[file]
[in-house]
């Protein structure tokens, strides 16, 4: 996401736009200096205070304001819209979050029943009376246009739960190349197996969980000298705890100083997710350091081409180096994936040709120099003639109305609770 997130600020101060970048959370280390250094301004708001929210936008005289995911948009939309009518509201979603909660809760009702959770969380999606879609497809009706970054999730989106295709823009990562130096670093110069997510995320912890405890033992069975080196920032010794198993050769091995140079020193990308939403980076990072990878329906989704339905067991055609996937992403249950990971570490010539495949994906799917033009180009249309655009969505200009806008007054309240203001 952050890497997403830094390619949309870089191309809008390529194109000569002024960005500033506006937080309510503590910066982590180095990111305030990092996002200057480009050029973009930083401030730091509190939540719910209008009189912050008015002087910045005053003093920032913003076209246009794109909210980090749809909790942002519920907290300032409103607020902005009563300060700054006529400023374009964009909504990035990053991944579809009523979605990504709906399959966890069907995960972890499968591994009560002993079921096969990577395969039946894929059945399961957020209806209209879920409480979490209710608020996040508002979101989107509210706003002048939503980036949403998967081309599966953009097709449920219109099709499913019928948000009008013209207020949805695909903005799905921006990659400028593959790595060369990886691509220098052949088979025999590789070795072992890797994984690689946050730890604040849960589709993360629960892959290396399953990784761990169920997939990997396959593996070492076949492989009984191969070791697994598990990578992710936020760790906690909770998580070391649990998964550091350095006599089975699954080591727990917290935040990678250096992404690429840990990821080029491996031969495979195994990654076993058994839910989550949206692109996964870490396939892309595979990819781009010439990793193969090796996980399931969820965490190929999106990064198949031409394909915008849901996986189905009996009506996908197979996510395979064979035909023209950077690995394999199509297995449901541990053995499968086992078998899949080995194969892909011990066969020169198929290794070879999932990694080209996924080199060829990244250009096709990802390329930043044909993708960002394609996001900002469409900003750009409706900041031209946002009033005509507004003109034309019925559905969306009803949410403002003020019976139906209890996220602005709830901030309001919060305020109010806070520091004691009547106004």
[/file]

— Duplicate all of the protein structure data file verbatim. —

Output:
[in-house]
């Protein structure tokens, strides 16, 4: 996401736009200096205070304001819209979050029943009376246009739960190349197996969980000298705890100083997710350091081409180096994936040709120099003639109305609770 997130600020101060970048959370280390250094301004708001929210936008005289995911948009939309009518509201979603909660809760009702959770969380999606879609497809009706970054999730989106295709823009990562130096670093110069997510995320912890405890033992069975080196920032010794198993050769091995140079020193990308939403980076990072990878329906989704339905067991055609996937992403249950990971570490010539495949994906799917033009180009249309655009969505200009806008007054309240203001 952050890497997403830094390619949309870089191309809008390529194109000569002024960005500033506006937080309510503590910066982590180095990111305030990092996002200057480009050029973009930083401030730091509190939540719910209008009189912050008015002087910045005053003093920032913003076209246009794109909210980090749809909790942002519920907290300032409103607020902005009563300060700054006529400023374009964009909504990035990053991944579809009523979605990504709906399959966890069907995960972890499968591994009560002993079921096969990577395969039946894929059945399961957020209806209209879920409480979490209710608020996040508002979101989107509210706003002048939503980036949403998967081309599966953009097709449920219109099709499913019928948000009008013209207020949805695909903005799905921006990659400028593959790595060369990886691509220098052949088979025999590789070795072992890797994984690689946050730890604040849960589709993360629960892959290396399953990784761990169920997939990997396959593996070492076949492989009984191969070791697994598990990578992710936020760790906690909770998580070391649990998964550091350095006599089975699954080591727990917290935040990678250096992404690429840990990821080029491996031969495979195994990654076993058994839910989550949206692109996964870490396939892309595979990819781009010439990793193969090796996980399931969820965490190929999106990064198949031409394909915008849901996986189905009996009506996908197979996510395979064979035909023209950077690995394999199509297995449901541990053995499968086992078998899949080995194969892909011990066969020169198929290794070879999932990694080209996924080199060829990244250009096709990802390329930043044909993708960002394609996001900002469409900003750009409706900041031209946002009033005509507004003109034309019925559905969306009803949410403002003020019976139906209890996220602005709830901030309001919060305020109010806070520091004691009547106004």